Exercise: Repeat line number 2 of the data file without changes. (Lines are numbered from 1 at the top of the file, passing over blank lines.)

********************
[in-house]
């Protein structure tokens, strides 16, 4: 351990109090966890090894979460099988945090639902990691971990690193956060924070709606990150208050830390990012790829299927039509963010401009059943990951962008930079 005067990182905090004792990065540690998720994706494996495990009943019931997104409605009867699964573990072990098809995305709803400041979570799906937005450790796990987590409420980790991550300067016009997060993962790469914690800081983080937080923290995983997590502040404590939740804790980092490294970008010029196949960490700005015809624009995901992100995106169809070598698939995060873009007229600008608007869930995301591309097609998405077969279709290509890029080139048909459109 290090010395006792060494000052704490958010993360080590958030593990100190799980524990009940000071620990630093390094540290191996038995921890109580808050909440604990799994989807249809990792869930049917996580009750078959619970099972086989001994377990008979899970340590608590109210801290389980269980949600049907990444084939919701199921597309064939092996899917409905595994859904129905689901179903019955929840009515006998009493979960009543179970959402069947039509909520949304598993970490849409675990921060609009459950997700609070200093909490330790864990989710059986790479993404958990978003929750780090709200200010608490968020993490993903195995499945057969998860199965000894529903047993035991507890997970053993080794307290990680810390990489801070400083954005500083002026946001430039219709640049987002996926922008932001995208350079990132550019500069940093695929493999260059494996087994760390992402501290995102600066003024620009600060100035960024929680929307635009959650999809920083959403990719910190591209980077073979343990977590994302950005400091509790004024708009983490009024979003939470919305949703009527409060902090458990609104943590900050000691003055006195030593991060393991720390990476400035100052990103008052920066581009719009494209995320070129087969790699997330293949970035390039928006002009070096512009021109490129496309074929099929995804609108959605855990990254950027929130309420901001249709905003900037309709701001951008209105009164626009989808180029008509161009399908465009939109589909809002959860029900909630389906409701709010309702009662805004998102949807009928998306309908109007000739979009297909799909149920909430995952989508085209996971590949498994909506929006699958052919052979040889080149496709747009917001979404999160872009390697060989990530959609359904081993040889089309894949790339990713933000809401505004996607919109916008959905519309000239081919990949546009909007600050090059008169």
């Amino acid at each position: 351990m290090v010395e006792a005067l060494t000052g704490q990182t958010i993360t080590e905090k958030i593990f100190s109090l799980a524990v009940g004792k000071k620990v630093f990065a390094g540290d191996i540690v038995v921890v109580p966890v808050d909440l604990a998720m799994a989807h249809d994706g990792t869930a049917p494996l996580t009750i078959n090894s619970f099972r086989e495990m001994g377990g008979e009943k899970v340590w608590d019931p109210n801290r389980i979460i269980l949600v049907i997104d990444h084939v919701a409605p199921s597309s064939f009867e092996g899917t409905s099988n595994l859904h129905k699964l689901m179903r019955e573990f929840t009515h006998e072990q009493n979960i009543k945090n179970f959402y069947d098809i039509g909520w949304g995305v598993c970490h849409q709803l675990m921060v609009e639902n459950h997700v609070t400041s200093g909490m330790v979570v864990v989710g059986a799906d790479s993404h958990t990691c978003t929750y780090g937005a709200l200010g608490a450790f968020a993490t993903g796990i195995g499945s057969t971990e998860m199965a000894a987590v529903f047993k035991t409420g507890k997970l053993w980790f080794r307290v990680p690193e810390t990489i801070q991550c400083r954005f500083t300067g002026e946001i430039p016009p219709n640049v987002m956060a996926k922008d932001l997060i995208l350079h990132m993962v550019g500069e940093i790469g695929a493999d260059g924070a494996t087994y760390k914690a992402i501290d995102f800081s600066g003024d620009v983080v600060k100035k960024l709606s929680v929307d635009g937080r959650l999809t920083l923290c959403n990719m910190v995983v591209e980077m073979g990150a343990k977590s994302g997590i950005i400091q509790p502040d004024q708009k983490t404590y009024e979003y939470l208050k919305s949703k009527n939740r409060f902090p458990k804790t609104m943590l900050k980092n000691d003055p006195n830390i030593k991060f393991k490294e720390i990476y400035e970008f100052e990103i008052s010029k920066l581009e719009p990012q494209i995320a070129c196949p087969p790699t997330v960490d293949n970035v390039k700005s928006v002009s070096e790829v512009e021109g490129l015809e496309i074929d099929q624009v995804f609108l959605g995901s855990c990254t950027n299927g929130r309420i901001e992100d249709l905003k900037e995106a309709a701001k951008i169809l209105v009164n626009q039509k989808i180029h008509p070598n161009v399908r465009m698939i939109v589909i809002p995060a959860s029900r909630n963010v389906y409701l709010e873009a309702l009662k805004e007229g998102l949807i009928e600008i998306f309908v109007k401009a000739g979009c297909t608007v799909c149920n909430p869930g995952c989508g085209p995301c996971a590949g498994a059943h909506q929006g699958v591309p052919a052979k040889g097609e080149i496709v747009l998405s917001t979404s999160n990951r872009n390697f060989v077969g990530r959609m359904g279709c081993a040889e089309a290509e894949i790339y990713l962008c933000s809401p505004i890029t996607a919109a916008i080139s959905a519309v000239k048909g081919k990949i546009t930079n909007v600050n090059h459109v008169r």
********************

């Protein structure tokens, strides 16, 4: 351990109090966890090894979460099988945090639902990691971990690193956060924070709606990150208050830390990012790829299927039509963010401009059943990951962008930079 005067990182905090004792990065540690998720994706494996495990009943019931997104409605009867699964573990072990098809995305709803400041979570799906937005450790796990987590409420980790991550300067016009997060993962790469914690800081983080937080923290995983997590502040404590939740804790980092490294970008010029196949960490700005015809624009995901992100995106169809070598698939995060873009007229600008608007869930995301591309097609998405077969279709290509890029080139048909459109 290090010395006792060494000052704490958010993360080590958030593990100190799980524990009940000071620990630093390094540290191996038995921890109580808050909440604990799994989807249809990792869930049917996580009750078959619970099972086989001994377990008979899970340590608590109210801290389980269980949600049907990444084939919701199921597309064939092996899917409905595994859904129905689901179903019955929840009515006998009493979960009543179970959402069947039509909520949304598993970490849409675990921060609009459950997700609070200093909490330790864990989710059986790479993404958990978003929750780090709200200010608490968020993490993903195995499945057969998860199965000894529903047993035991507890997970053993080794307290990680810390990489801070400083954005500083002026946001430039219709640049987002996926922008932001995208350079990132550019500069940093695929493999260059494996087994760390992402501290995102600066003024620009600060100035960024929680929307635009959650999809920083959403990719910190591209980077073979343990977590994302950005400091509790004024708009983490009024979003939470919305949703009527409060902090458990609104943590900050000691003055006195030593991060393991720390990476400035100052990103008052920066581009719009494209995320070129087969790699997330293949970035390039928006002009070096512009021109490129496309074929099929995804609108959605855990990254950027929130309420901001249709905003900037309709701001951008209105009164626009989808180029008509161009399908465009939109589909809002959860029900909630389906409701709010309702009662805004998102949807009928998306309908109007000739979009297909799909149920909430995952989508085209996971590949498994909506929006699958052919052979040889080149496709747009917001979404999160872009390697060989990530959609359904081993040889089309894949790339990713933000809401505004996607919109916008959905519309000239081919990949546009909007600050090059008169």